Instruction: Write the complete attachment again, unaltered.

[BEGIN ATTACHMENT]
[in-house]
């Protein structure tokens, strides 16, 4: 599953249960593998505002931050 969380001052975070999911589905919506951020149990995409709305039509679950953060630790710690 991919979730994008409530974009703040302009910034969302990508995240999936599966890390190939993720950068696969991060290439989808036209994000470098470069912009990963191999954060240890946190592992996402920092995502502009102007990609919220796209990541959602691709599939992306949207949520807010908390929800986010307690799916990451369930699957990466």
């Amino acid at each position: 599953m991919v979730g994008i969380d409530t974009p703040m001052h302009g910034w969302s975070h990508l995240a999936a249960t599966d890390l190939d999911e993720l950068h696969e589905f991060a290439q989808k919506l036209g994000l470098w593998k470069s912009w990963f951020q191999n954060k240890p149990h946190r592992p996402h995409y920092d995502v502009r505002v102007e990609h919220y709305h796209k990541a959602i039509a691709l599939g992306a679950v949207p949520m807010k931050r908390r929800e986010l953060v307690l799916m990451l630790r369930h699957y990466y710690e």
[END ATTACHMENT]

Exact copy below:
[in-house]
């Protein structure tokens, strides 16, 4: 599953249960593998505002931050 969380001052975070999911589905919506951020149990995409709305039509679950953060630790710690 991919979730994008409530974009703040302009910034969302990508995240999936599966890390190939993720950068696969991060290439989808036209994000470098470069912009990963191999954060240890946190592992996402920092995502502009102007990609919220796209990541959602691709599939992306949207949520807010908390929800986010307690799916990451369930699957990466």
């Amino acid at each position: 599953m991919v979730g994008i969380d409530t974009p703040m001052h302009g910034w969302s975070h990508l995240a999936a249960t599966d890390l190939d999911e993720l950068h696969e589905f991060a290439q989808k919506l036209g994000l470098w593998k470069s912009w990963f951020q191999n954060k240890p149990h946190r592992p996402h995409y920092d995502v502009r505002v102007e990609h919220y709305h796209k990541a959602i039509a691709l599939g992306a679950v949207p949520m807010k931050r908390r929800e986010l953060v307690l799916m990451l630790r369930h699957y990466y710690e």